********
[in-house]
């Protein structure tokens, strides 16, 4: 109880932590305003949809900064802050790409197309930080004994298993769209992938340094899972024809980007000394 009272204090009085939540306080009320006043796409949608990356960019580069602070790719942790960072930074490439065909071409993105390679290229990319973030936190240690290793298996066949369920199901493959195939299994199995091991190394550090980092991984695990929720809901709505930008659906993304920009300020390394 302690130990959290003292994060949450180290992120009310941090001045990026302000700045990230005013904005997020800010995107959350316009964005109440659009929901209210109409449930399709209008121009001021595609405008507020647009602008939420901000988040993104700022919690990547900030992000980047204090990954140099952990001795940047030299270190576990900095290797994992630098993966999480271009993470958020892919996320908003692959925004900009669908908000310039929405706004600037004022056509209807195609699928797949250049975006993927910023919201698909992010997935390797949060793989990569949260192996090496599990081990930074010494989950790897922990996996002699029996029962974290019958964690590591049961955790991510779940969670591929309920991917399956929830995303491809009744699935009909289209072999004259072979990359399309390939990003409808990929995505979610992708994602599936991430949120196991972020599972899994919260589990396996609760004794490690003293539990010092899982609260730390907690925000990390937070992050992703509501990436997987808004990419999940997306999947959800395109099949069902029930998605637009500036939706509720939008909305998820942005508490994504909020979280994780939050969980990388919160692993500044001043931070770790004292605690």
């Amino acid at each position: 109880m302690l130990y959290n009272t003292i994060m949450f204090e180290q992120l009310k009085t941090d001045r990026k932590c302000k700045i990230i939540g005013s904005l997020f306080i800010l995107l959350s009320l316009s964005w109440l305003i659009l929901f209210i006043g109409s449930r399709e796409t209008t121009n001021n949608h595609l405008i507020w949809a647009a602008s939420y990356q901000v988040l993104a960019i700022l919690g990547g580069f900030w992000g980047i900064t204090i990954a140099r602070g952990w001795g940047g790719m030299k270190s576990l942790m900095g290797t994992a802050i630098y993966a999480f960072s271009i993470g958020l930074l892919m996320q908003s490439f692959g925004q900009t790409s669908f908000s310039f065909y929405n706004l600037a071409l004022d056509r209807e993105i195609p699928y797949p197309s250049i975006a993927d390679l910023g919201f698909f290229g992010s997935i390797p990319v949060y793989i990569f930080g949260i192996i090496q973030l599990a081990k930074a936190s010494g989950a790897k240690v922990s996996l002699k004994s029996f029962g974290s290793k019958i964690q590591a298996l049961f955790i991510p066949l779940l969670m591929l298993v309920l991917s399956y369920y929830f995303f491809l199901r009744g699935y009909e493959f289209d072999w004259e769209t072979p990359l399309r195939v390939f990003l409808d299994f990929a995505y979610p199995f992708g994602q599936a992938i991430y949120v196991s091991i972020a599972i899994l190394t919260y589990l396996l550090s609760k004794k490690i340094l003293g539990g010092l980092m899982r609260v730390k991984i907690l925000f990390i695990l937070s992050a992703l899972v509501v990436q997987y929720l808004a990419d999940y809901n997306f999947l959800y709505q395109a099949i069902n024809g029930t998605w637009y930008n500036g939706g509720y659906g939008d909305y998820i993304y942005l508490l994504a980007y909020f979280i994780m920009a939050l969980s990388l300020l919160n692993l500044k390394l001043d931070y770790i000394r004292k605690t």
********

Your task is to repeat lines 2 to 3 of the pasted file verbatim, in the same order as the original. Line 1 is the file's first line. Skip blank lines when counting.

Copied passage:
């Protein structure tokens, strides 16, 4: 109880932590305003949809900064802050790409197309930080004994298993769209992938340094899972024809980007000394 009272204090009085939540306080009320006043796409949608990356960019580069602070790719942790960072930074490439065909071409993105390679290229990319973030936190240690290793298996066949369920199901493959195939299994199995091991190394550090980092991984695990929720809901709505930008659906993304920009300020390394 302690130990959290003292994060949450180290992120009310941090001045990026302000700045990230005013904005997020800010995107959350316009964005109440659009929901209210109409449930399709209008121009001021595609405008507020647009602008939420901000988040993104700022919690990547900030992000980047204090990954140099952990001795940047030299270190576990900095290797994992630098993966999480271009993470958020892919996320908003692959925004900009669908908000310039929405706004600037004022056509209807195609699928797949250049975006993927910023919201698909992010997935390797949060793989990569949260192996090496599990081990930074010494989950790897922990996996002699029996029962974290019958964690590591049961955790991510779940969670591929309920991917399956929830995303491809009744699935009909289209072999004259072979990359399309390939990003409808990929995505979610992708994602599936991430949120196991972020599972899994919260589990396996609760004794490690003293539990010092899982609260730390907690925000990390937070992050992703509501990436997987808004990419999940997306999947959800395109099949069902029930998605637009500036939706509720939008909305998820942005508490994504909020979280994780939050969980990388919160692993500044001043931070770790004292605690």
């Amino acid at each position: 109880m302690l130990y959290n009272t003292i994060m949450f204090e180290q992120l009310k009085t941090d001045r990026k932590c302000k700045i990230i939540g005013s904005l997020f306080i800010l995107l959350s009320l316009s964005w109440l305003i659009l929901f209210i006043g109409s449930r399709e796409t209008t121009n001021n949608h595609l405008i507020w949809a647009a602008s939420y990356q901000v988040l993104a960019i700022l919690g990547g580069f900030w992000g980047i900064t204090i990954a140099r602070g952990w001795g940047g790719m030299k270190s576990l942790m900095g290797t994992a802050i630098y993966a999480f960072s271009i993470g958020l930074l892919m996320q908003s490439f692959g925004q900009t790409s669908f908000s310039f065909y929405n706004l600037a071409l004022d056509r209807e993105i195609p699928y797949p197309s250049i975006a993927d390679l910023g919201f698909f290229g992010s997935i390797p990319v949060y793989i990569f930080g949260i192996i090496q973030l599990a081990k930074a936190s010494g989950a790897k240690v922990s996996l002699k004994s029996f029962g974290s290793k019958i964690q590591a298996l049961f955790i991510p066949l779940l969670m591929l298993v309920l991917s399956y369920y929830f995303f491809l199901r009744g699935y009909e493959f289209d072999w004259e769209t072979p990359l399309r195939v390939f990003l409808d299994f990929a995505y979610p199995f992708g994602q599936a992938i991430y949120v196991s091991i972020a599972i899994l190394t919260y589990l396996l550090s609760k004794k490690i340094l003293g539990g010092l980092m899982r609260v730390k991984i907690l925000f990390i695990l937070s992050a992703l899972v509501v990436q997987y929720l808004a990419d999940y809901n997306f999947l959800y709505q395109a099949i069902n024809g029930t998605w637009y930008n500036g939706g509720y659906g939008d909305y998820i993304y942005l508490l994504a980007y909020f979280i994780m920009a939050l969980s990388l300020l919160n692993l500044k390394l001043d931070y770790i000394r004292k605690t």